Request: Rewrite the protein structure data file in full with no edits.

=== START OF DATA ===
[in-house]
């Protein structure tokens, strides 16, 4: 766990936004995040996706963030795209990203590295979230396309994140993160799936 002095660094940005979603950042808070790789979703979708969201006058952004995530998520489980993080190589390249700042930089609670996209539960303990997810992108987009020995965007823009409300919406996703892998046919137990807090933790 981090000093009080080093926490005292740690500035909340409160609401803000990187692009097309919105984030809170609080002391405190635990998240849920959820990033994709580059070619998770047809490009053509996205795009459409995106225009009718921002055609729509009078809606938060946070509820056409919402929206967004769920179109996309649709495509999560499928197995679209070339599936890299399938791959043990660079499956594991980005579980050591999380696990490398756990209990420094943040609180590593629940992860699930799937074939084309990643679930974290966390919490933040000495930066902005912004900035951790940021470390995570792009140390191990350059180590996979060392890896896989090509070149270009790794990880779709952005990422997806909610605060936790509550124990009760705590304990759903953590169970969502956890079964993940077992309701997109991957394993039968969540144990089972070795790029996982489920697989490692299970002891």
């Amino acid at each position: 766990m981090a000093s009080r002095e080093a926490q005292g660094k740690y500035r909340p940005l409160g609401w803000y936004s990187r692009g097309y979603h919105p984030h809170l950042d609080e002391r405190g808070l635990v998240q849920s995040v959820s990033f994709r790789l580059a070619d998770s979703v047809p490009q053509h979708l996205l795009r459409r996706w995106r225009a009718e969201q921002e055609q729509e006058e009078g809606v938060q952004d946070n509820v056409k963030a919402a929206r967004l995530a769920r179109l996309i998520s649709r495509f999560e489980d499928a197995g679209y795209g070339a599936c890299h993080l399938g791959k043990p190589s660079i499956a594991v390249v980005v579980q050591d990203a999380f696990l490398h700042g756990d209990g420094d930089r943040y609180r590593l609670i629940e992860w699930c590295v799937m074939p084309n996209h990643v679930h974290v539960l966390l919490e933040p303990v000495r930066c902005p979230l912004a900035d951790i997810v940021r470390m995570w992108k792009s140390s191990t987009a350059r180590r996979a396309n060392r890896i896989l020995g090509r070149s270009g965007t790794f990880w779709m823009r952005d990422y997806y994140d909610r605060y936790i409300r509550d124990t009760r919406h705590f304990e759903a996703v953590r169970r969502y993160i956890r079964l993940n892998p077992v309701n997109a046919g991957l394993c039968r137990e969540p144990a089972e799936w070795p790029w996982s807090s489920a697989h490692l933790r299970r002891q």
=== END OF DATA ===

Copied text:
[in-house]
């Protein structure tokens, strides 16, 4: 766990936004995040996706963030795209990203590295979230396309994140993160799936 002095660094940005979603950042808070790789979703979708969201006058952004995530998520489980993080190589390249700042930089609670996209539960303990997810992108987009020995965007823009409300919406996703892998046919137990807090933790 981090000093009080080093926490005292740690500035909340409160609401803000990187692009097309919105984030809170609080002391405190635990998240849920959820990033994709580059070619998770047809490009053509996205795009459409995106225009009718921002055609729509009078809606938060946070509820056409919402929206967004769920179109996309649709495509999560499928197995679209070339599936890299399938791959043990660079499956594991980005579980050591999380696990490398756990209990420094943040609180590593629940992860699930799937074939084309990643679930974290966390919490933040000495930066902005912004900035951790940021470390995570792009140390191990350059180590996979060392890896896989090509070149270009790794990880779709952005990422997806909610605060936790509550124990009760705590304990759903953590169970969502956890079964993940077992309701997109991957394993039968969540144990089972070795790029996982489920697989490692299970002891």
């Amino acid at each position: 766990m981090a000093s009080r002095e080093a926490q005292g660094k740690y500035r909340p940005l409160g609401w803000y936004s990187r692009g097309y979603h919105p984030h809170l950042d609080e002391r405190g808070l635990v998240q849920s995040v959820s990033f994709r790789l580059a070619d998770s979703v047809p490009q053509h979708l996205l795009r459409r996706w995106r225009a009718e969201q921002e055609q729509e006058e009078g809606v938060q952004d946070n509820v056409k963030a919402a929206r967004l995530a769920r179109l996309i998520s649709r495509f999560e489980d499928a197995g679209y795209g070339a599936c890299h993080l399938g791959k043990p190589s660079i499956a594991v390249v980005v579980q050591d990203a999380f696990l490398h700042g756990d209990g420094d930089r943040y609180r590593l609670i629940e992860w699930c590295v799937m074939p084309n996209h990643v679930h974290v539960l966390l919490e933040p303990v000495r930066c902005p979230l912004a900035d951790i997810v940021r470390m995570w992108k792009s140390s191990t987009a350059r180590r996979a396309n060392r890896i896989l020995g090509r070149s270009g965007t790794f990880w779709m823009r952005d990422y997806y994140d909610r605060y936790i409300r509550d124990t009760r919406h705590f304990e759903a996703v953590r169970r969502y993160i956890r079964l993940n892998p077992v309701n997109a046919g991957l394993c039968r137990e969540p144990a089972e799936w070795p790029w996982s807090s489920a697989h490692l933790r299970r002891q």